When I was in the tunnel of grief, as I refer to my long period of mourning, there was the chatter of the outside world around me, but I was, simultaneously, in my own world that was like a translucent circular tunnel. I was living a dual existence in those days. I could be a part of the things I needed to be a part of, and I’m sure it appeared to others that I was doing “just fine”. Actually, however, I was closed off from the outside
world, in my own house of horrors, dreading each new day, the same grim day, everyday. I was living a shadow existence. I was present in the real world but not really……present.
It was during this period, early on, that I went back and forth with the if I’d on-lies. If I’d only insisted that my husband stick with a more restricted diet, if I’d only monitored his diet more closely, if I’d only this, if I’d only that, and the list goes on and on. I really felt guilty for not having been able to foresee this terrible tragedy and, therefore, I told myself, forestall his fate. After all, I was super wife and should’ve known. I did this for a long while, blaming myself for “not knowing”.I even felt badly for not having anticipated the very moment it would happen. When I awoke on Jan.’09 and found that Chuck had already passed away, I felt guilty. I kept telling myself things like,”….had I known I would’ve stayed awake”….. “I would’ve held his hand”……. “I would’ve held onto him”.
I have since come to know that at some point all individuals will have to take responsibility for their own fate. I know on days when Chuck was alone especially in the beginning of his illness, he went back and forth in his own mind trying to figure out how he ended up with a life altering cancer that would eventually take him out of here. I also know he never blamed me. He was watching actor Patrick Swayze in the throes of his own bout with pancreatic cancer one evening, and he expressed to me, sweetly and softly, that he didn’t understand why Patrick was so angry. Later he told me that he didn’t feel anger for his circumstance, and he’d had time to make peace with his illness on his own terms.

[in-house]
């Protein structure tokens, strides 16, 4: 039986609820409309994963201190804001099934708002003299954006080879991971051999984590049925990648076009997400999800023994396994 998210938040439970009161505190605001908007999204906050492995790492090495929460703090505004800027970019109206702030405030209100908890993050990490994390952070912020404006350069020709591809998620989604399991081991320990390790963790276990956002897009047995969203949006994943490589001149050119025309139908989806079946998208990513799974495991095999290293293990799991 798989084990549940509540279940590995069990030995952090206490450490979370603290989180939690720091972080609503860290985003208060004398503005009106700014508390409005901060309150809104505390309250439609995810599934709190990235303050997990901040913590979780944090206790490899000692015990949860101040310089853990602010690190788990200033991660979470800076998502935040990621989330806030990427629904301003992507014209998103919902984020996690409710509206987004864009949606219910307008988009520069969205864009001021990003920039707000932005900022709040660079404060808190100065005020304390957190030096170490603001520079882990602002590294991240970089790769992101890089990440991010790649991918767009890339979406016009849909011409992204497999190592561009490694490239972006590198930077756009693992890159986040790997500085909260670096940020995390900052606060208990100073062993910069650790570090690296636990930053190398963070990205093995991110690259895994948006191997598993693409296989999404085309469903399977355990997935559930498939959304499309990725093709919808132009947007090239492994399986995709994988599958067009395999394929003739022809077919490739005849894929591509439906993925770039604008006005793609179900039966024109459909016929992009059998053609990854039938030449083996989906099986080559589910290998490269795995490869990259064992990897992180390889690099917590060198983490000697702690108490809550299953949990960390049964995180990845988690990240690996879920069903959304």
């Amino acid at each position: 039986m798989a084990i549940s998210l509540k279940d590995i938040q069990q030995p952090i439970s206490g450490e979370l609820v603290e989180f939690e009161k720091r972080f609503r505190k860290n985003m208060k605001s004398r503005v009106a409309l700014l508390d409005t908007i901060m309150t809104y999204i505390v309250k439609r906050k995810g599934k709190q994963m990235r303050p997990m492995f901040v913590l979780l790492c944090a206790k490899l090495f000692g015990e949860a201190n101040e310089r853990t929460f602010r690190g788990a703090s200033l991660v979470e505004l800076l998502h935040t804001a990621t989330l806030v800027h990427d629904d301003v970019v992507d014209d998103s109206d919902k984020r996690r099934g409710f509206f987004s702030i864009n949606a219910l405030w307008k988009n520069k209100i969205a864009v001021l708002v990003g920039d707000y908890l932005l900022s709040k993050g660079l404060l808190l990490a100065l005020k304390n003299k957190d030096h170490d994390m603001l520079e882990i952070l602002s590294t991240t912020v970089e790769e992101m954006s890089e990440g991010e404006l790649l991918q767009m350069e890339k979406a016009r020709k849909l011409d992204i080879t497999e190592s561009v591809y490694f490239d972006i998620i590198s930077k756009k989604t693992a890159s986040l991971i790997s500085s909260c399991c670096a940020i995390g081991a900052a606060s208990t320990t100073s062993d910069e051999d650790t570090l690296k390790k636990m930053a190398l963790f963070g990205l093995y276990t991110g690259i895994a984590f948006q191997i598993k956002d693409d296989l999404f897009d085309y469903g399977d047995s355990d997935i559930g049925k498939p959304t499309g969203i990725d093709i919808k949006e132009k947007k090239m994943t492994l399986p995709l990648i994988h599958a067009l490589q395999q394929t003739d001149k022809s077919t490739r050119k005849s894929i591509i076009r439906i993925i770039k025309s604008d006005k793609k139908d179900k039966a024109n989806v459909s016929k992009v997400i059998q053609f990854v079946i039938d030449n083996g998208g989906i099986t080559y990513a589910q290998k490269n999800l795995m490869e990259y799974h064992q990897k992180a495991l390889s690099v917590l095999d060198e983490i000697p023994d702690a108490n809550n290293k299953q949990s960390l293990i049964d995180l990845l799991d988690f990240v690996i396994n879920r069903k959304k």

The road that I traveled with Chuck was not the same road. We married and were on a journey together, but we had our own individual paths to follow as well. As human beings we have choices and we have to deal with the consequences of every choice. I eventually relinquished the idea of trying to be the all-knowing intuitive spouse, who should have been able to save her husband’s life and make the bad things go away. In life old ideas have to pass away in order for new ones to emerge. If that doesn’t happen life becomes stagnant and within that period of stagnation negative thoughts about past resentments, disappointments, and regrets can build up and fester. If these issues are not dealt with they can seep into our lives and create even bigger challenges.
When it comes to my thoughts of regret at not having been able to save Chuck, I am finally over that. I had to realize that there are many things that aren’t under my control. I now understand that we as humans always do what we want to do out of comfort, fear, insecurity, defiance, obligation, feelings of abandonment, wanting to be heard, etc. Whatever the underlying reasons, we all make choices based on our needs and comfort level, even if those choices are not the best. In the end the results of our actions are what we must own and live with, as we are truly the captains of our ships and the masters of our own souls.
Navigating a grief journey? Need help? Read: Brave in a New World: A Guide to Grieving the Loss of a Spouse https://tinyurl.com/yat78aje